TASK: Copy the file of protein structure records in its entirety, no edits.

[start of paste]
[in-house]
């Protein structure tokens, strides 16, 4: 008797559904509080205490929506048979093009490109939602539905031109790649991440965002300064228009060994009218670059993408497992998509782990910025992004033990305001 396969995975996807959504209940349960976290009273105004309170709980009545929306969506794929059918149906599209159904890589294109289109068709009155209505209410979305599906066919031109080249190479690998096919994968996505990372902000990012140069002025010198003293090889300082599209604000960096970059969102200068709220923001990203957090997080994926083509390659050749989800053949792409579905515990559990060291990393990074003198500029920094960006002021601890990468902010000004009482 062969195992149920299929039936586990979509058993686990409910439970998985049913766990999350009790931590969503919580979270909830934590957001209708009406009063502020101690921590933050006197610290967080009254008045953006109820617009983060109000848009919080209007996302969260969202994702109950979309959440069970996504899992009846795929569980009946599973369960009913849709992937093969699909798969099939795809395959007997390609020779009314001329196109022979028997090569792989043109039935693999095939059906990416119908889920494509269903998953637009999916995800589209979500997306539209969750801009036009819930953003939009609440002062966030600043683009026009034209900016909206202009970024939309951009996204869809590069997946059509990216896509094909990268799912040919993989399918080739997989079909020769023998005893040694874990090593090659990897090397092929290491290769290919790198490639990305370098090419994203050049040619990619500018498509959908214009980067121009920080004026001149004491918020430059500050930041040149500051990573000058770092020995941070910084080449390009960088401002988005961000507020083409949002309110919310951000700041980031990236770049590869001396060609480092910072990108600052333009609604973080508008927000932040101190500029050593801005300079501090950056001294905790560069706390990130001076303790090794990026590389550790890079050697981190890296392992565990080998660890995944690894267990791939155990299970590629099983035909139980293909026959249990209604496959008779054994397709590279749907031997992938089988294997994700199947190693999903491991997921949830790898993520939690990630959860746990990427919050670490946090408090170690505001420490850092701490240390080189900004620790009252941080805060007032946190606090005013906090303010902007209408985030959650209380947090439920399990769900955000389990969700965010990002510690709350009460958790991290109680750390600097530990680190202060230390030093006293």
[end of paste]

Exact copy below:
[in-house]
């Protein structure tokens, strides 16, 4: 008797559904509080205490929506048979093009490109939602539905031109790649991440965002300064228009060994009218670059993408497992998509782990910025992004033990305001 396969995975996807959504209940349960976290009273105004309170709980009545929306969506794929059918149906599209159904890589294109289109068709009155209505209410979305599906066919031109080249190479690998096919994968996505990372902000990012140069002025010198003293090889300082599209604000960096970059969102200068709220923001990203957090997080994926083509390659050749989800053949792409579905515990559990060291990393990074003198500029920094960006002021601890990468902010000004009482 062969195992149920299929039936586990979509058993686990409910439970998985049913766990999350009790931590969503919580979270909830934590957001209708009406009063502020101690921590933050006197610290967080009254008045953006109820617009983060109000848009919080209007996302969260969202994702109950979309959440069970996504899992009846795929569980009946599973369960009913849709992937093969699909798969099939795809395959007997390609020779009314001329196109022979028997090569792989043109039935693999095939059906990416119908889920494509269903998953637009999916995800589209979500997306539209969750801009036009819930953003939009609440002062966030600043683009026009034209900016909206202009970024939309951009996204869809590069997946059509990216896509094909990268799912040919993989399918080739997989079909020769023998005893040694874990090593090659990897090397092929290491290769290919790198490639990305370098090419994203050049040619990619500018498509959908214009980067121009920080004026001149004491918020430059500050930041040149500051990573000058770092020995941070910084080449390009960088401002988005961000507020083409949002309110919310951000700041980031990236770049590869001396060609480092910072990108600052333009609604973080508008927000932040101190500029050593801005300079501090950056001294905790560069706390990130001076303790090794990026590389550790890079050697981190890296392992565990080998660890995944690894267990791939155990299970590629099983035909139980293909026959249990209604496959008779054994397709590279749907031997992938089988294997994700199947190693999903491991997921949830790898993520939690990630959860746990990427919050670490946090408090170690505001420490850092701490240390080189900004620790009252941080805060007032946190606090005013906090303010902007209408985030959650209380947090439920399990769900955000389990969700965010990002510690709350009460958790991290109680750390600097530990680190202060230390030093006293």